Friday 5: Healthy Sequestration?

Before I get into it, a quick update on COVID-19 from my part of Pennsylvania. Last Friday, the governor announced the first round of precautions, which was mainly the closure of non-essential businesses. My husband and I are both still working, but the way our employers have handled it is vastly different. Mine sent an e-mail last Saturday saying they were waiting for word from higher up the chain but that our department would be entirely remote effective Monday, which we mostly were anyway. We were down to supervisors and a few newer employees who aren’t eligible for remote work yet. Over the next few days, the company announced pretty much anyone who could work from home would and that they working to transition as many people out as possible. My husband’s employer, on the other hand, took a few days to even acknowledge anything was happening, and when they did, they said it would be businesses as usual. Thursday evening, the governor announce the closure of non-life-sustaining businesses. Again, being remote (and also in an exempt category despite not being life-sustaining), my job is unaffected, and we thought it would mean my husband’s would be shutting down. Not so! They’re saying they fall under an exempt category, and they’re having my husband’s small department work staggered shifts to minimize contact. This all seems very silly and unnecessarily risky to us when they could absolutely shut down.

I am grateful to still be working, though. The chances by job will be affected are low and if it is, the impact might be small, and when a lot of people are out of work and wondering how to make it for the next week or longer, I’m glad that’s not a concern of ours, at least not right now. Sure, we have enough savings that we could get by for a little while if things changed–and not considering the options being put in place for people who are affected–but if we don’t have to go there, great. Especially with a baby on the way.

There are three confirmed cases in our county and similar low numbers in other neighboring counties, with the except of where Pittsburgh is, which is now nearing 30. The other end of the state has the majority of the cases. Aside from my husband having to work and being the one to go out for anything we need, we’re holed up at home and being careful if I have to leave in particular, as being pregnant, I’m considered at higher risk. We do know someone who has been tested, but in my opinion, it’s out of an abundance of caution and the chances they have it are low.

I don’t know many people who aren’t taking it seriously, but in case anyone reading this falls under the category, I’ll say this–while I’m not freaking out, this is certainly a bizarre time to be pregnant. Pregnant women have weakened immune systems as it is, and we know very little about the impact this has on both women and babies. The most recent advice is conflicting, ranging from we’re not more susceptible to don’t go anywhere except prenatal appointments for the next few months. Pregnancy comes with its own set of challenges as it is, and this isn’t helping. We, as well as other at-risk people, are counting on the rest of you to make smart decisions so this all ends and we can have one less thing to worry about.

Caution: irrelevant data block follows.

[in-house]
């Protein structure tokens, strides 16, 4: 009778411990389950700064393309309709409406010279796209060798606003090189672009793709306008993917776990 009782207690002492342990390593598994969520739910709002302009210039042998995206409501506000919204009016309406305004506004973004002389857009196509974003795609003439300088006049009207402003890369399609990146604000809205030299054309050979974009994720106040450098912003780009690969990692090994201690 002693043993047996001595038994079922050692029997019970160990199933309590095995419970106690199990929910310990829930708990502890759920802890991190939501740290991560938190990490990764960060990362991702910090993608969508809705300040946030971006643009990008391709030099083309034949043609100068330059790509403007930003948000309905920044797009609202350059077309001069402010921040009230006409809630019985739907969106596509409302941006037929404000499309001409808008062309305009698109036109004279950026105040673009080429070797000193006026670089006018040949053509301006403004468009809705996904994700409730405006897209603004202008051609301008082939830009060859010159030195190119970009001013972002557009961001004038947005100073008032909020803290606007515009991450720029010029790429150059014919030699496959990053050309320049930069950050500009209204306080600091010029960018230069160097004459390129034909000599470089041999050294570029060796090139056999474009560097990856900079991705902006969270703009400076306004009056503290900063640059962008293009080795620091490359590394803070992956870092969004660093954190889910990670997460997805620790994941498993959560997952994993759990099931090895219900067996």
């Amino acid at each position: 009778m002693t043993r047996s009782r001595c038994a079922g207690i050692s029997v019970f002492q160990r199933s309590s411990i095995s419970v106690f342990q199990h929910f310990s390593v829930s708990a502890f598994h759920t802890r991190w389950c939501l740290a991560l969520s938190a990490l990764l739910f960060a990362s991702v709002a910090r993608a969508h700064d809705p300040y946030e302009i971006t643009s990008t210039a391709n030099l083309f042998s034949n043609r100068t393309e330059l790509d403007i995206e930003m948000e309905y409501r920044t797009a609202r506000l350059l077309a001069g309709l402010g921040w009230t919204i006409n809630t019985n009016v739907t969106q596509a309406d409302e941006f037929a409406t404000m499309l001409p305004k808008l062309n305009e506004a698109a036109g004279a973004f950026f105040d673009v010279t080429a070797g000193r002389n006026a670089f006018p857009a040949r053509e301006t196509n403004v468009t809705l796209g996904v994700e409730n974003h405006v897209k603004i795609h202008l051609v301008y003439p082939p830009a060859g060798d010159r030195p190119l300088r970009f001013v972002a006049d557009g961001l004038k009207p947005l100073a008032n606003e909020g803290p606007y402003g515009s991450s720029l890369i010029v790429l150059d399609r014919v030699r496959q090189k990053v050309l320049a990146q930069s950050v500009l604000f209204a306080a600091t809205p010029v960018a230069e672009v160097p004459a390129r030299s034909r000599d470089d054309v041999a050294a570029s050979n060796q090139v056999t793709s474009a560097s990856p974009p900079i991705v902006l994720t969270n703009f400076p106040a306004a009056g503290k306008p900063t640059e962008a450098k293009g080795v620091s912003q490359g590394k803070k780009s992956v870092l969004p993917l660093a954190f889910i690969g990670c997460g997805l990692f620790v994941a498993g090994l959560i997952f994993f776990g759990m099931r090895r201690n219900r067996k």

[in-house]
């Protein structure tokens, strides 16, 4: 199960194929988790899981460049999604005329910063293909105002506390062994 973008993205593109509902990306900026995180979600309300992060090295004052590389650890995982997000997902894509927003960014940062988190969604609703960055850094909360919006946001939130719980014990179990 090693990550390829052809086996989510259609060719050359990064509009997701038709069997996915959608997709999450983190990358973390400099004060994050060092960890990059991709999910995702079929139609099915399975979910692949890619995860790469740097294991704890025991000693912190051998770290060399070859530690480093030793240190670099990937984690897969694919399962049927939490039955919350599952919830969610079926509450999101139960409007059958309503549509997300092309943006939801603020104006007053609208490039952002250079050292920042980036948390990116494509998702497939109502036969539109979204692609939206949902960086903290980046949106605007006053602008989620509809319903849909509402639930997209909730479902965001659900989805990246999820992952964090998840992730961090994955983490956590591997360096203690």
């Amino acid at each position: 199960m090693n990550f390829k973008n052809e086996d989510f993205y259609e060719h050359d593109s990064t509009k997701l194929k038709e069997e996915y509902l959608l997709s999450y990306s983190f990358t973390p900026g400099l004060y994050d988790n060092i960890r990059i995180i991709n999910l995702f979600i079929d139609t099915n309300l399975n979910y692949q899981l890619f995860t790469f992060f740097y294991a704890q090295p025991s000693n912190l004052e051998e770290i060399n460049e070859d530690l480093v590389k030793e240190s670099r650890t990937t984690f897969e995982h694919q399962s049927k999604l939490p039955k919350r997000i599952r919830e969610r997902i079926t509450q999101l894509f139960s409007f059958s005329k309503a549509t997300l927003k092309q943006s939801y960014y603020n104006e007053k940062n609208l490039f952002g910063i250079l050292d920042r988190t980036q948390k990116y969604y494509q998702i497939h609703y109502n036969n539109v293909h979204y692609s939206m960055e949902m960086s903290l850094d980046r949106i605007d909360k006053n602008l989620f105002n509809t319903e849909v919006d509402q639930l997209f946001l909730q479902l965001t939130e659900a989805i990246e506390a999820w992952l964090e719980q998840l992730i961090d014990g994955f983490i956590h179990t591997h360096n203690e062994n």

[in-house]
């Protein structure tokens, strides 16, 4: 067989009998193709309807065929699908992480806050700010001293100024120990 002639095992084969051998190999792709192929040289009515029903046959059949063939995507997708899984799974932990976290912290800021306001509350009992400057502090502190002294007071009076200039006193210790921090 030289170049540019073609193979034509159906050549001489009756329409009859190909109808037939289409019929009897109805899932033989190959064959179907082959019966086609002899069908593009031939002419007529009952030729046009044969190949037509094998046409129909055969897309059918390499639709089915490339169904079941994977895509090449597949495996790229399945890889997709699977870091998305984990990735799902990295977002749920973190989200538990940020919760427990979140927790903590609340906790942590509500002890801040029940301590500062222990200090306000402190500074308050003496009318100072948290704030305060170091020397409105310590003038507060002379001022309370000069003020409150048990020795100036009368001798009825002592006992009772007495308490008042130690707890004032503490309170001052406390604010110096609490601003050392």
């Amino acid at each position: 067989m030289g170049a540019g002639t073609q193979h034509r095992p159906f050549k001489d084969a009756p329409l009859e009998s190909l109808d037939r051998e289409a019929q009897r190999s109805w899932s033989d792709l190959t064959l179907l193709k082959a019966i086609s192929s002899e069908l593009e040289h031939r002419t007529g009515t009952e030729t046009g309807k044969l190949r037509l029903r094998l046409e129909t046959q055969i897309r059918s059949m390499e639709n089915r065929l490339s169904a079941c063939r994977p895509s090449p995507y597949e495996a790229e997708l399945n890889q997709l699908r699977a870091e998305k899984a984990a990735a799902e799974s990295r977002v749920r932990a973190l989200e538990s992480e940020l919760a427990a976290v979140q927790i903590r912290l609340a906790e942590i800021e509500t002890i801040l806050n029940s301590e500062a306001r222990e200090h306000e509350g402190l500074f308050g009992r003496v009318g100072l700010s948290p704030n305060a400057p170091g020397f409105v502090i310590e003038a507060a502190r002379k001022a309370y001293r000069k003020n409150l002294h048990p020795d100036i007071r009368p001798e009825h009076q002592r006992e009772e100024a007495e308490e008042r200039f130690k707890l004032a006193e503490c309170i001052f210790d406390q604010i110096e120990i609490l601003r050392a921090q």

1. In the next seven days, what’s something you’ll do for your mental health? I’m a homebody anyway, and since I spent my first trimester of pregnancy mostly at home, this is familiar. So I’m okay doing my usual routine of reading, watching TV, writing, whatever. But it does seem like a good time to take advantage of my therapist’s online counseling.
  2. In the next seven days, what’s something you’ll do to feel connected? Being married makes it easy–there’s a second person here to talk to and hang out with. I also text my mom, brother, and sister-in-law often enough and message my best friend at least once a day. My brother is still working, but his wife is a teacher and is home with my niece. My mom is retired-ish. Between me and the baby, meeting up is unwise, but the last couple days, we’ve all FaceTimed. At least we get to see the baby!
  3. In the next seven days, what’s something you’ll do to relax? My usual routine, which also includes warm bubble baths and at least one nap a day. Relaxing is a little easier when you’re tired all the time and can drift off in a nap fairly easily.
  4. In the next seven days, what’s something you’ll do to make yourself laugh? The memes have entertained me. As has Netflix. And the cats and my husband.
  5. In the next seven days, what’s something you’ll do to flex your creativity? I should write, but since I’m still working, it’s not like I’ve got loads of time to fill. My side hustles are taking a hit, though–you can tell people who are out of work are jumping on anything they can get, which I understand. So it’s a good time to polish things up and send them out in the world.

From Friday 5.

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